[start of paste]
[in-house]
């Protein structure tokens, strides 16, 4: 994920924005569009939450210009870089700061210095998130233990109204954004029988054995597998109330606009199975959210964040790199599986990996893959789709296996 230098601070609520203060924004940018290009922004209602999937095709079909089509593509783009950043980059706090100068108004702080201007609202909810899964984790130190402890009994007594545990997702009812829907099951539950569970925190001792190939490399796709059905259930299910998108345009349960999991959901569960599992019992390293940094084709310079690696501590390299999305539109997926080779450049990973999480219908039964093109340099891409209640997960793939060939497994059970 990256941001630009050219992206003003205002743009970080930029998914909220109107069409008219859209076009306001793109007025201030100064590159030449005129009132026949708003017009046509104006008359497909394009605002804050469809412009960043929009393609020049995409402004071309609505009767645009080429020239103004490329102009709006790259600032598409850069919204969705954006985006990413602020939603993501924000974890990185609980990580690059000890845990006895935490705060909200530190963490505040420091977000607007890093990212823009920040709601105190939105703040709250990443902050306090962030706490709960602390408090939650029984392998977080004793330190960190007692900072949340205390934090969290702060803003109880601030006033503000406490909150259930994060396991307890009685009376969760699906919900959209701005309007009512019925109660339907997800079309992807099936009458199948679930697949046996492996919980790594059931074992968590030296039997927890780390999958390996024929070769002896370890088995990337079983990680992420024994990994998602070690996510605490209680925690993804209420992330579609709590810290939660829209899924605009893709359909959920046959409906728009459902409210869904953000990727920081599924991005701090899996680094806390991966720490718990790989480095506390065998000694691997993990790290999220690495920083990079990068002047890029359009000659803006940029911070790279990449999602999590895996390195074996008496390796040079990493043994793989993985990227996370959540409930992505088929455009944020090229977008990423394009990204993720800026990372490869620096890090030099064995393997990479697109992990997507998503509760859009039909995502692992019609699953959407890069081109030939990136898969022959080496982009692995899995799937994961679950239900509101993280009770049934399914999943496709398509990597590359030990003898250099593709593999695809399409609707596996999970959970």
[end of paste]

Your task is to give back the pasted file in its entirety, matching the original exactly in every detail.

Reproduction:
[in-house]
């Protein structure tokens, strides 16, 4: 994920924005569009939450210009870089700061210095998130233990109204954004029988054995597998109330606009199975959210964040790199599986990996893959789709296996 230098601070609520203060924004940018290009922004209602999937095709079909089509593509783009950043980059706090100068108004702080201007609202909810899964984790130190402890009994007594545990997702009812829907099951539950569970925190001792190939490399796709059905259930299910998108345009349960999991959901569960599992019992390293940094084709310079690696501590390299999305539109997926080779450049990973999480219908039964093109340099891409209640997960793939060939497994059970 990256941001630009050219992206003003205002743009970080930029998914909220109107069409008219859209076009306001793109007025201030100064590159030449005129009132026949708003017009046509104006008359497909394009605002804050469809412009960043929009393609020049995409402004071309609505009767645009080429020239103004490329102009709006790259600032598409850069919204969705954006985006990413602020939603993501924000974890990185609980990580690059000890845990006895935490705060909200530190963490505040420091977000607007890093990212823009920040709601105190939105703040709250990443902050306090962030706490709960602390408090939650029984392998977080004793330190960190007692900072949340205390934090969290702060803003109880601030006033503000406490909150259930994060396991307890009685009376969760699906919900959209701005309007009512019925109660339907997800079309992807099936009458199948679930697949046996492996919980790594059931074992968590030296039997927890780390999958390996024929070769002896370890088995990337079983990680992420024994990994998602070690996510605490209680925690993804209420992330579609709590810290939660829209899924605009893709359909959920046959409906728009459902409210869904953000990727920081599924991005701090899996680094806390991966720490718990790989480095506390065998000694691997993990790290999220690495920083990079990068002047890029359009000659803006940029911070790279990449999602999590895996390195074996008496390796040079990493043994793989993985990227996370959540409930992505088929455009944020090229977008990423394009990204993720800026990372490869620096890090030099064995393997990479697109992990997507998503509760859009039909995502692992019609699953959407890069081109030939990136898969022959080496982009692995899995799937994961679950239900509101993280009770049934399914999943496709398509990597590359030990003898250099593709593999695809399409609707596996999970959970």